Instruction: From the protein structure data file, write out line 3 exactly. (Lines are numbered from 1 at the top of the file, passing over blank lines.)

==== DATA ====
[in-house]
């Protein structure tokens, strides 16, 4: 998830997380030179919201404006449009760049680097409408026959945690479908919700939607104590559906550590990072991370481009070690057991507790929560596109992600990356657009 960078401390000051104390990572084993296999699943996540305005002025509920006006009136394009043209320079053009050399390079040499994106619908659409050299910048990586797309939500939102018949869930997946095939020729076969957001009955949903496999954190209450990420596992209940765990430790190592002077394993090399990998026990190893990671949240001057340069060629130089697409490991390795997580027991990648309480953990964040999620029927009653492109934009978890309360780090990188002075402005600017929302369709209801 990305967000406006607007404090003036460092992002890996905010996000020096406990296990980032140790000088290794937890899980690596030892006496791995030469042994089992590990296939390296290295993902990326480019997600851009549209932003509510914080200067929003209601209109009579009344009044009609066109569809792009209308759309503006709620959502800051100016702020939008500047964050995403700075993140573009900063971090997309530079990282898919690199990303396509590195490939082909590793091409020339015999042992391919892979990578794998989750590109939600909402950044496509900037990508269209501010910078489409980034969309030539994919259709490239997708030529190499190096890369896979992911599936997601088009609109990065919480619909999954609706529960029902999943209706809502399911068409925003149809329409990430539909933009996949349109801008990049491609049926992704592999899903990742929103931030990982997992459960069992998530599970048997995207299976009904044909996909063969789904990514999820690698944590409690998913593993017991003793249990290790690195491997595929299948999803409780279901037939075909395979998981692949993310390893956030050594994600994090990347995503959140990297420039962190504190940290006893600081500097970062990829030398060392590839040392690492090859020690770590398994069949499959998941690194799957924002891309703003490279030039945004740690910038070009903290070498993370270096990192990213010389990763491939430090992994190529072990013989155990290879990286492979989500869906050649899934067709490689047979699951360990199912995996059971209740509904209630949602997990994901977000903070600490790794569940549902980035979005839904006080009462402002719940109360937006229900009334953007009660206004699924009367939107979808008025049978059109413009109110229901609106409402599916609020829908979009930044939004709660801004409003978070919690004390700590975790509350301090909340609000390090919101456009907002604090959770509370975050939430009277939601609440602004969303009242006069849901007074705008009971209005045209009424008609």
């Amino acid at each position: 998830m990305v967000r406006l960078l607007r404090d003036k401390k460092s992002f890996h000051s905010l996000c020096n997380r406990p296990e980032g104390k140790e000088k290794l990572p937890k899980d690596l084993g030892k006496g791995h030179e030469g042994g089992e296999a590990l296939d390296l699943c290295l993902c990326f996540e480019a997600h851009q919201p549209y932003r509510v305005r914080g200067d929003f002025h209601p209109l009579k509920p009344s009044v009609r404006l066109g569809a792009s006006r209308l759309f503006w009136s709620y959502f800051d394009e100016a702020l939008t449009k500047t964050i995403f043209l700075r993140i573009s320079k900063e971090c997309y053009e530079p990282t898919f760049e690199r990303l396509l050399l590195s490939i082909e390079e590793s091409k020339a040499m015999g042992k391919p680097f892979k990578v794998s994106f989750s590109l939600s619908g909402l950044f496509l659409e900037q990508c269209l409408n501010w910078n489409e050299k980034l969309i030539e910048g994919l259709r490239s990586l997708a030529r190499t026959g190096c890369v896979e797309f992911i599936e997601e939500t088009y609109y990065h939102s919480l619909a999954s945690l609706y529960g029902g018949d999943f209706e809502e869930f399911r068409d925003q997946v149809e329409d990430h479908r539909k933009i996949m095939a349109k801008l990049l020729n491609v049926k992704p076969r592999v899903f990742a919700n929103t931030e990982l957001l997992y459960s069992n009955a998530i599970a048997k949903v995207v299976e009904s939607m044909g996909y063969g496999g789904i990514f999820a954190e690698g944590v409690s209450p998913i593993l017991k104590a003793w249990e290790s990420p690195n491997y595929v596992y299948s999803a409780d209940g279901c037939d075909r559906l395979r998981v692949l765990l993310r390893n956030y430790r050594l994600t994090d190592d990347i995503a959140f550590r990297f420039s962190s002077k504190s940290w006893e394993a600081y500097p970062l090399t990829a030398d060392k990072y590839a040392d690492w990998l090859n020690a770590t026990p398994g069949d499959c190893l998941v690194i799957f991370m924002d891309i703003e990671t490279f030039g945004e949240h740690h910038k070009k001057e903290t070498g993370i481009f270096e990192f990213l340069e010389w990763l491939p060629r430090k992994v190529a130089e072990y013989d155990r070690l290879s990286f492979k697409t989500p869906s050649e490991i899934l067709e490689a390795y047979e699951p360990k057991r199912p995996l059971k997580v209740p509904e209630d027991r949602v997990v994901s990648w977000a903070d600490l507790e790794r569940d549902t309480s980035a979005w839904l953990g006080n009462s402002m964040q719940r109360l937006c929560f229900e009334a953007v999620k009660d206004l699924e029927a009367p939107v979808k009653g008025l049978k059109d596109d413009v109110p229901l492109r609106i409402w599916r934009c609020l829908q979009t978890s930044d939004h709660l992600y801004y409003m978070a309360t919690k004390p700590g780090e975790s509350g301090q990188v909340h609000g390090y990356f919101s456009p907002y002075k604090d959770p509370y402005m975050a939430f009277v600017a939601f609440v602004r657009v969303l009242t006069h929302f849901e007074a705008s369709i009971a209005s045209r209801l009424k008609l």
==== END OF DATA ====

């Amino acid at each position: 998830m990305v967000r406006l960078l607007r404090d003036k401390k460092s992002f890996h000051s905010l996000c020096n997380r406990p296990e980032g104390k140790e000088k290794l990572p937890k899980d690596l084993g030892k006496g791995h030179e030469g042994g089992e296999a590990l296939d390296l699943c290295l993902c990326f996540e480019a997600h851009q919201p549209y932003r509510v305005r914080g200067d929003f002025h209601p209109l009579k509920p009344s009044v009609r404006l066109g569809a792009s006006r209308l759309f503006w009136s709620y959502f800051d394009e100016a702020l939008t449009k500047t964050i995403f043209l700075r993140i573009s320079k900063e971090c997309y053009e530079p990282t898919f760049e690199r990303l396509l050399l590195s490939i082909e390079e590793s091409k020339a040499m015999g042992k391919p680097f892979k990578v794998s994106f989750s590109l939600s619908g909402l950044f496509l659409e900037q990508c269209l409408n501010w910078n489409e050299k980034l969309i030539e910048g994919l259709r490239s990586l997708a030529r190499t026959g190096c890369v896979e797309f992911i599936e997601e939500t088009y609109y990065h939102s919480l619909a999954s945690l609706y529960g029902g018949d999943f209706e809502e869930f399911r068409d925003q997946v149809e329409d990430h479908r539909k933009i996949m095939a349109k801008l990049l020729n491609v049926k992704p076969r592999v899903f990742a919700n929103t931030e990982l957001l997992y459960s069992n009955a998530i599970a048997k949903v995207v299976e009904s939607m044909g996909y063969g496999g789904i990514f999820a954190e690698g944590v409690s209450p998913i593993l017991k104590a003793w249990e290790s990420p690195n491997y595929v596992y299948s999803a409780d209940g279901c037939d075909r559906l395979r998981v692949l765990l993310r390893n956030y430790r050594l994600t994090d190592d990347i995503a959140f550590r990297f420039s962190s002077k504190s940290w006893e394993a600081y500097p970062l090399t990829a030398d060392k990072y590839a040392d690492w990998l090859n020690a770590t026990p398994g069949d499959c190893l998941v690194i799957f991370m924002d891309i703003e990671t490279f030039g945004e949240h740690h910038k070009k001057e903290t070498g993370i481009f270096e990192f990213l340069e010389w990763l491939p060629r430090k992994v190529a130089e072990y013989d155990r070690l290879s990286f492979k697409t989500p869906s050649e490991i899934l067709e490689a390795y047979e699951p360990k057991r199912p995996l059971k997580v209740p509904e209630d027991r949602v997990v994901s990648w977000a903070d600490l507790e790794r569940d549902t309480s980035a979005w839904l953990g006080n009462s402002m964040q719940r109360l937006c929560f229900e009334a953007v999620k009660d206004l699924e029927a009367p939107v979808k009653g008025l049978k059109d596109d413009v109110p229901l492109r609106i409402w599916r934009c609020l829908q979009t978890s930044d939004h709660l992600y801004y409003m978070a309360t919690k004390p700590g780090e975790s509350g301090q990188v909340h609000g390090y990356f919101s456009p907002y002075k604090d959770p509370y402005m975050a939430f009277v600017a939601f609440v602004r657009v969303l009242t006069h929302f849901e007074a705008s369709i009971a209005s045209r209801l009424k008609l």